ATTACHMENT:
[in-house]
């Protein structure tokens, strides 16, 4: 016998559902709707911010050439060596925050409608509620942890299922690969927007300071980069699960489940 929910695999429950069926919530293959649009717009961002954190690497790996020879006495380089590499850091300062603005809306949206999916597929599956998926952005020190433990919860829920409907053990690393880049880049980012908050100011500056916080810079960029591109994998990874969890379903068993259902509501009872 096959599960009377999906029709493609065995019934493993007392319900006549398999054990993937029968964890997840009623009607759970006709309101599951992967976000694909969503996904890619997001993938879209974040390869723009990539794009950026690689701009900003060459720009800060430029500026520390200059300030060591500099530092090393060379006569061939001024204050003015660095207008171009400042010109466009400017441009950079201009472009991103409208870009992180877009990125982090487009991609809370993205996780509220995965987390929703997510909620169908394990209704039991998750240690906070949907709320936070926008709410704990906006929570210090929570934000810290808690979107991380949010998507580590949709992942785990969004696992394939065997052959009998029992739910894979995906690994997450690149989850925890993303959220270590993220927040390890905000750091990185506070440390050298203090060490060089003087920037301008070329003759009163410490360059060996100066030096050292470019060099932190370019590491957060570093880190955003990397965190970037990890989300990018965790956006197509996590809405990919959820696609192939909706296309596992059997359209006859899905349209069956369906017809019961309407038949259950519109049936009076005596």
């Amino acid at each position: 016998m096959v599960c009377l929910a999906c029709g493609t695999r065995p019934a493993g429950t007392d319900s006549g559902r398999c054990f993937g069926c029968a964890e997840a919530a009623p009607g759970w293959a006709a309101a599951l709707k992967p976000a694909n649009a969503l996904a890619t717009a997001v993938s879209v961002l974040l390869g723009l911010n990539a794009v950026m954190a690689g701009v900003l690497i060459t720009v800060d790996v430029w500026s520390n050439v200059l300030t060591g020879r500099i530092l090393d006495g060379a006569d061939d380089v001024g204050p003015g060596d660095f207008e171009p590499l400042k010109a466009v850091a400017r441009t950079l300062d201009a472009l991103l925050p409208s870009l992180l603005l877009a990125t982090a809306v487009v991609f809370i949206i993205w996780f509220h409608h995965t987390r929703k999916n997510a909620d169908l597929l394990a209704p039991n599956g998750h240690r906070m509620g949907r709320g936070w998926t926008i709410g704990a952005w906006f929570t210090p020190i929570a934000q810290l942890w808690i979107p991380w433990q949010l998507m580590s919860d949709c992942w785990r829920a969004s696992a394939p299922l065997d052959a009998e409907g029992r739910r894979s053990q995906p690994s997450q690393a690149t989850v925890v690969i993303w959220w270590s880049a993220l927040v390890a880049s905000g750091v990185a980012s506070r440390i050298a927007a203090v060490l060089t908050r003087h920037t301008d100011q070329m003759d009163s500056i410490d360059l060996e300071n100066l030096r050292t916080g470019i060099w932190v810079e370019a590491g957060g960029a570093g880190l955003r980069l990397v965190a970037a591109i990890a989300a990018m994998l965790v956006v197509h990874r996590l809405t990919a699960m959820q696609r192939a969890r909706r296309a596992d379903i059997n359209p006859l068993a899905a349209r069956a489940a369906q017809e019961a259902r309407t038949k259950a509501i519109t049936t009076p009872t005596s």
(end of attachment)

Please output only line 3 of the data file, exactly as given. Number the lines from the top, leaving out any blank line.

């Amino acid at each position: 016998m096959v599960c009377l929910a999906c029709g493609t695999r065995p019934a493993g429950t007392d319900s006549g559902r398999c054990f993937g069926c029968a964890e997840a919530a009623p009607g759970w293959a006709a309101a599951l709707k992967p976000a694909n649009a969503l996904a890619t717009a997001v993938s879209v961002l974040l390869g723009l911010n990539a794009v950026m954190a690689g701009v900003l690497i060459t720009v800060d790996v430029w500026s520390n050439v200059l300030t060591g020879r500099i530092l090393d006495g060379a006569d061939d380089v001024g204050p003015g060596d660095f207008e171009p590499l400042k010109a466009v850091a400017r441009t950079l300062d201009a472009l991103l925050p409208s870009l992180l603005l877009a990125t982090a809306v487009v991609f809370i949206i993205w996780f509220h409608h995965t987390r929703k999916n997510a909620d169908l597929l394990a209704p039991n599956g998750h240690r906070m509620g949907r709320g936070w998926t926008i709410g704990a952005w906006f929570t210090p020190i929570a934000q810290l942890w808690i979107p991380w433990q949010l998507m580590s919860d949709c992942w785990r829920a969004s696992a394939p299922l065997d052959a009998e409907g029992r739910r894979s053990q995906p690994s997450q690393a690149t989850v925890v690969i993303w959220w270590s880049a993220l927040v390890a880049s905000g750091v990185a980012s506070r440390i050298a927007a203090v060490l060089t908050r003087h920037t301008d100011q070329m003759d009163s500056i410490d360059l060996e300071n100066l030096r050292t916080g470019i060099w932190v810079e370019a590491g957060g960029a570093g880190l955003r980069l990397v965190a970037a591109i990890a989300a990018m994998l965790v956006v197509h990874r996590l809405t990919a699960m959820q696609r192939a969890r909706r296309a596992d379903i059997n359209p006859l068993a899905a349209r069956a489940a369906q017809e019961a259902r309407t038949k259950a509501i519109t049936t009076p009872t005596s």